With the kind of naive self-assurance peculiar to the self-taught, I firmly believe I could do a better job leading would-be poets to discover something original about their craft than the majority of professional writing teachers out there today. So why don’t I? Largely because in order to do so I would need to be certified in precisely that form of schooling I reject, which understands the poem as an art object intended for elite consumption. Most academics seem convinced that poetry has (or ought to have) a mainly ornamental function, and that composing poetry involves “self-expression,” understood as the communication of private thoughts and feelings to a properly educated audience.
However, the growth of new, vital poetic traditions in the last few decades of the 20th century relates directly to the spread of liberation movements around the globe. “Free verse” gradually reached its potential to loose the tongues and unchain the spirits of many who had previously been silenced. Poetry had and continues to have the ability to revitalize and even recreate communities, as people imbibe its anti-hierarchical, make-up-your-own-rules message. Surveying ethnographic and literary texts, one finds few generalizations that apply to more than a sizable majority of all the many stylized forms of intensified language that humans have ever dreamed up. But one generalization that does seem almost universal is this: words have something to say. And this: words in the form of poetry or song lyrics can heal.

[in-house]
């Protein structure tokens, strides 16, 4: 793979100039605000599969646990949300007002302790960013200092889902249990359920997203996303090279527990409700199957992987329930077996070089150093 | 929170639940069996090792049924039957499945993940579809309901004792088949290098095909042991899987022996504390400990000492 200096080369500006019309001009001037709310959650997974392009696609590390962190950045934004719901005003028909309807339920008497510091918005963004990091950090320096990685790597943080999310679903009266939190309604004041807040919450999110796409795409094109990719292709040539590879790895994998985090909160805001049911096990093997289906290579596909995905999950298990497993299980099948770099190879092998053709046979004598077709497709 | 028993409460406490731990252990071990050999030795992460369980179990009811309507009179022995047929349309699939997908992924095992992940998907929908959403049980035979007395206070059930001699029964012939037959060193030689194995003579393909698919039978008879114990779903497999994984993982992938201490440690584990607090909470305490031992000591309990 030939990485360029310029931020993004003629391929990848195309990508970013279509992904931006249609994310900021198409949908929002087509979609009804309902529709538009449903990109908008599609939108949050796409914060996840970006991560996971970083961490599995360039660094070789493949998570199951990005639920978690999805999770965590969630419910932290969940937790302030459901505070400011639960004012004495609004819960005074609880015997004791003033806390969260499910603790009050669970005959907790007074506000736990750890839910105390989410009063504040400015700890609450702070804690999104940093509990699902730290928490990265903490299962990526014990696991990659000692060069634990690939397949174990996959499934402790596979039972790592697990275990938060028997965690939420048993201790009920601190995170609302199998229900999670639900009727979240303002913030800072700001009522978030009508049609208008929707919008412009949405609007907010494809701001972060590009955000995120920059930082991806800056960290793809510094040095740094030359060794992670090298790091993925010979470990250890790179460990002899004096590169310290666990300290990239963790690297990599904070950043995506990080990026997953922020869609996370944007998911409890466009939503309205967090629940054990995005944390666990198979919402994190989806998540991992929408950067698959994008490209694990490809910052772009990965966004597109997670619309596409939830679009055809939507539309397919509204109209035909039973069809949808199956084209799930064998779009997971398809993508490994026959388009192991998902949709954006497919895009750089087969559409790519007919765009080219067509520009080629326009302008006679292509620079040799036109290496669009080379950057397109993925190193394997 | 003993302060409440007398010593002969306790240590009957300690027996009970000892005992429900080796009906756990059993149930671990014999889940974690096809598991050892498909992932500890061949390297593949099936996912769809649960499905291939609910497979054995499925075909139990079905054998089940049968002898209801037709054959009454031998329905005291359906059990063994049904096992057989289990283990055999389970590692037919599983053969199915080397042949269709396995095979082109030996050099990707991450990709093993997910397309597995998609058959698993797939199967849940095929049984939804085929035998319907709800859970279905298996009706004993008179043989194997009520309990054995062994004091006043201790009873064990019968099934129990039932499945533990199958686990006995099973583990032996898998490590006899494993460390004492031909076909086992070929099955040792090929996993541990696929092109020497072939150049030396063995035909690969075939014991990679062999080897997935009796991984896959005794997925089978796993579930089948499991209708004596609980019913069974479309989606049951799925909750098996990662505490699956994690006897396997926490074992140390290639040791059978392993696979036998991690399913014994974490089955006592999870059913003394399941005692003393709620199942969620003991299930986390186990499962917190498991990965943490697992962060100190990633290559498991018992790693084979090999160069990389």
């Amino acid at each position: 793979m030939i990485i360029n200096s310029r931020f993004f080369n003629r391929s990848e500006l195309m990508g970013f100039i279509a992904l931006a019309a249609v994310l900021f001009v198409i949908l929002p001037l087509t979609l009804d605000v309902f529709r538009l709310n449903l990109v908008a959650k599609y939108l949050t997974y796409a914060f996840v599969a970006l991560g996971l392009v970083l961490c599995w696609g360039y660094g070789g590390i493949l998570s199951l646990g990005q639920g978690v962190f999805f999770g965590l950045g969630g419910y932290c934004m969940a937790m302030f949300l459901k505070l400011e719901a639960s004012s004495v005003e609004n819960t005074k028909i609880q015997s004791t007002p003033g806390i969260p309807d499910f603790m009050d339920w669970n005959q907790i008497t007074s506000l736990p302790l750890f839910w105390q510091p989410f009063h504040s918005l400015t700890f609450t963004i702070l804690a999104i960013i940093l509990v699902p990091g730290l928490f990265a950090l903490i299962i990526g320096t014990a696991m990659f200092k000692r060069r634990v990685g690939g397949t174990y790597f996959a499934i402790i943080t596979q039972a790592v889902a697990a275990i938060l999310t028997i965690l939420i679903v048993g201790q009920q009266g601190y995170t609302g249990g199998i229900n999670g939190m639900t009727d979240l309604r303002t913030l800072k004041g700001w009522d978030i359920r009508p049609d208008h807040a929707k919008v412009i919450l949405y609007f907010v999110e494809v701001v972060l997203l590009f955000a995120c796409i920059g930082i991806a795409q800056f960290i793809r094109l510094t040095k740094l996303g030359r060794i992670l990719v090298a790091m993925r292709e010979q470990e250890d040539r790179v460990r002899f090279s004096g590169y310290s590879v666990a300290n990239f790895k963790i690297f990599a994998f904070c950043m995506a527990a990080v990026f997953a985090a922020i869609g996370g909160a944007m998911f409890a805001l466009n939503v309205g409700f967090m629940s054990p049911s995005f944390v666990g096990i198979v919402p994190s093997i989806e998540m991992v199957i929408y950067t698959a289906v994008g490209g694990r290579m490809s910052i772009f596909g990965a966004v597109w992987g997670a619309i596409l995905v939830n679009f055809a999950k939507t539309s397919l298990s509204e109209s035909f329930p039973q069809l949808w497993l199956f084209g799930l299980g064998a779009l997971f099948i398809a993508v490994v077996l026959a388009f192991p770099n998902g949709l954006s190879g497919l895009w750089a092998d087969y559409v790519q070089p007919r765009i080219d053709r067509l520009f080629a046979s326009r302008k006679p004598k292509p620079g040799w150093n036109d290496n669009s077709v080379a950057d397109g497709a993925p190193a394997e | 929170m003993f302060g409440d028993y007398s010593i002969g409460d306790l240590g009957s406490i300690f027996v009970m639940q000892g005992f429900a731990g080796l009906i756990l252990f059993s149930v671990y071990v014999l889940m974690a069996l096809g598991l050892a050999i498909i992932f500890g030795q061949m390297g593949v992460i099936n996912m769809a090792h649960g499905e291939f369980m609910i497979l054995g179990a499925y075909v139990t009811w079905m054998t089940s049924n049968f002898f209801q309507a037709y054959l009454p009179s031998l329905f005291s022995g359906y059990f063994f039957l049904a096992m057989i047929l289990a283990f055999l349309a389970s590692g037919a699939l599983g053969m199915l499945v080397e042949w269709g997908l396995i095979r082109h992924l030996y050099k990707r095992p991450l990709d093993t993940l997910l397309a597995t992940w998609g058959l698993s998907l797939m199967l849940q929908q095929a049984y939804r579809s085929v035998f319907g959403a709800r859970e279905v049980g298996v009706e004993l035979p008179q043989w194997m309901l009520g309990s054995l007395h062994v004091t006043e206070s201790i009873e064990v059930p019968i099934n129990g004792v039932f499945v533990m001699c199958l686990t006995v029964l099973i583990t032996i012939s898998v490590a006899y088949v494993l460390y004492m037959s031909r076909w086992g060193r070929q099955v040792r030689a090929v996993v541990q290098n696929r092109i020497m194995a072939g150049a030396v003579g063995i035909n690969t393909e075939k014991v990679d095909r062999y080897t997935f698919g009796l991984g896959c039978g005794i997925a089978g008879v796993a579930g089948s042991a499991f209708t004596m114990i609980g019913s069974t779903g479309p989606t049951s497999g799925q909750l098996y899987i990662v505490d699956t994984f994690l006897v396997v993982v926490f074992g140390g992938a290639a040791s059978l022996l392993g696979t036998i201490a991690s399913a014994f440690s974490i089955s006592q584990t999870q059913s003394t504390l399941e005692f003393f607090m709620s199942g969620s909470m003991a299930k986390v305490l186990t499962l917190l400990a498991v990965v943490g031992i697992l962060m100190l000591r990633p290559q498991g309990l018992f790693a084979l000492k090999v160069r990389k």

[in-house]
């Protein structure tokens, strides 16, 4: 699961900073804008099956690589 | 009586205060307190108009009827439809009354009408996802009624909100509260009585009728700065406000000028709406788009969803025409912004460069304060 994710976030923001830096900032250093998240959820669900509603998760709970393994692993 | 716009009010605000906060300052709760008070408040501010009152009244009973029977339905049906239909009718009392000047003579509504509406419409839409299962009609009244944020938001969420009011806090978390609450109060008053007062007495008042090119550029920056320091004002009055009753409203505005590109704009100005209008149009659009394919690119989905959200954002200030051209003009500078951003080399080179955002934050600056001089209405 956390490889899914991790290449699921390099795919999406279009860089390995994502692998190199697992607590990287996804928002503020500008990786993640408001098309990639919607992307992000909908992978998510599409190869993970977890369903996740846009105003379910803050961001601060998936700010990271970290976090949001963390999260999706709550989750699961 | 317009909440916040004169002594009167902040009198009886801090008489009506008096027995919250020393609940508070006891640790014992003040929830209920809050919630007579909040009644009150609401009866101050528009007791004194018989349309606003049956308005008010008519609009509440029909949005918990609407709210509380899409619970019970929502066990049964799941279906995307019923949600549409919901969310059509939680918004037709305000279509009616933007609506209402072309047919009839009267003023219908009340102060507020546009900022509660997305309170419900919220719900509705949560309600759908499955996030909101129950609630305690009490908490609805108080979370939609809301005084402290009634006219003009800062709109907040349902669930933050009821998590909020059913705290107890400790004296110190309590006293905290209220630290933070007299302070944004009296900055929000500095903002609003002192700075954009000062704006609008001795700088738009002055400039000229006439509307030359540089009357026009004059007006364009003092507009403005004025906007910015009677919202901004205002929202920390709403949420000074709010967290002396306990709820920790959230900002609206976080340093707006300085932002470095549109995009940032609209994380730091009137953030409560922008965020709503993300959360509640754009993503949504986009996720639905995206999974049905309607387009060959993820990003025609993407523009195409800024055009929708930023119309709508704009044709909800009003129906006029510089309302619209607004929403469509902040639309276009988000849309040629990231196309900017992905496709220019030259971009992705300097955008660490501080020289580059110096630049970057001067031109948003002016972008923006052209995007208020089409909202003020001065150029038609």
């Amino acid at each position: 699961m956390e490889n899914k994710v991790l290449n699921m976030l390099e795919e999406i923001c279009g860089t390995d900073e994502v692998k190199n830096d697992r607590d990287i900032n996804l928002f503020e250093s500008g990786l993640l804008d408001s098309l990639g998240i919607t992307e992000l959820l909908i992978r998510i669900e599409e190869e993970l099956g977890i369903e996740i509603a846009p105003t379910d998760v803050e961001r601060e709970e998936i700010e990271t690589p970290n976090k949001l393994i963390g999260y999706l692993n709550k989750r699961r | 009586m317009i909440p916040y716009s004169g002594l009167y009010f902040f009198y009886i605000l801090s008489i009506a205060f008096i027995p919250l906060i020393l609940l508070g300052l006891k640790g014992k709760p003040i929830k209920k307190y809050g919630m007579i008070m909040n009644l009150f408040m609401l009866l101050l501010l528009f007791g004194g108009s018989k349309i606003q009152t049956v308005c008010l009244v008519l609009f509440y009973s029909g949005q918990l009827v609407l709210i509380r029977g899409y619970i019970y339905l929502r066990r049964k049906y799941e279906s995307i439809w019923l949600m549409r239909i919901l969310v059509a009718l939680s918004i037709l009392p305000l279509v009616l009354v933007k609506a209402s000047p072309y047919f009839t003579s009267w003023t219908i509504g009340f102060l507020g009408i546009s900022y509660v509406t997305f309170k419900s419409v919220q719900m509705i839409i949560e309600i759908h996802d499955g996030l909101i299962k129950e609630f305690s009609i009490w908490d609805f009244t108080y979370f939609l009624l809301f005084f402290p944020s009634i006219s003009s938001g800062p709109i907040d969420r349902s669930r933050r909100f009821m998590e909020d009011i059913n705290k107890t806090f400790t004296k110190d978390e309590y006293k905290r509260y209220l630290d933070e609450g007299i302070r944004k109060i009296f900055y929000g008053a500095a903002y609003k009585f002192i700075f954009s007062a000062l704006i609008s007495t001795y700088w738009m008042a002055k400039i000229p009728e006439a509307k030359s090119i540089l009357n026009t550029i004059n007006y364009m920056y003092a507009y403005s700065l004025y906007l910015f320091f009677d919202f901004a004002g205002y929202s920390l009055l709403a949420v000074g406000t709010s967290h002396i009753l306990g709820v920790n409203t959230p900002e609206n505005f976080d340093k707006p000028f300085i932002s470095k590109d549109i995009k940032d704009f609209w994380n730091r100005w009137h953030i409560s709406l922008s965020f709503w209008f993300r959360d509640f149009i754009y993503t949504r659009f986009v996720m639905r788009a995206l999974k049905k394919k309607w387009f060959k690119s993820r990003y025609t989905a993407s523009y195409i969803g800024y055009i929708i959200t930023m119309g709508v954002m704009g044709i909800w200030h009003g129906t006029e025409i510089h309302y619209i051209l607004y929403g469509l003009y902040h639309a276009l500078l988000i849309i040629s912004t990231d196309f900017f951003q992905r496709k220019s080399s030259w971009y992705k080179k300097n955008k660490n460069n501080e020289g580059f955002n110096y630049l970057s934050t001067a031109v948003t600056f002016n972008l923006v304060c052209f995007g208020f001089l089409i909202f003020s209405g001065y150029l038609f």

In my imaginary course for beginning poets, I would work with the students one-on-one to try and fit the teaching to whatever poetics seem most necessary for their own growth. For example, students who agonize about the loss of traditional values might be steered initially toward a neo-Confucian program, while students infected with the germ of psychologism might be exposed to shamanistic thinking. ROTC students could be encouraged to think of poems as a way of making peace, studying the song-duels of the Greenland Eskimos and the poetics of warrior societies like Yemen and Somalia. Excessively rationalistic or super-organized people might learn to let themselves go a bit by imitating certain Beat poets, while more laid-back people would probably profit from an intensive study of highly structured verse forms. Here are some excerpts from a few of the texts I would have on hand.
“A song ain’t just to play with. It’s for a reason. It comes out of the mind. If you got good thoughts that song comes out of your body clear and strong. It’s like praying . . . like the Cedar Smoke. The drum and the rattle carry the song out to everything. The song goes into things . . . into people . . . straightens them out.”
Anon. Washoe Indian, in Straight with the Medicine: Narratives of Washoe Followers of the Tipi Way, as told to Warren L. d’Azevedo, Heyday Books, 1985 (ellipses original)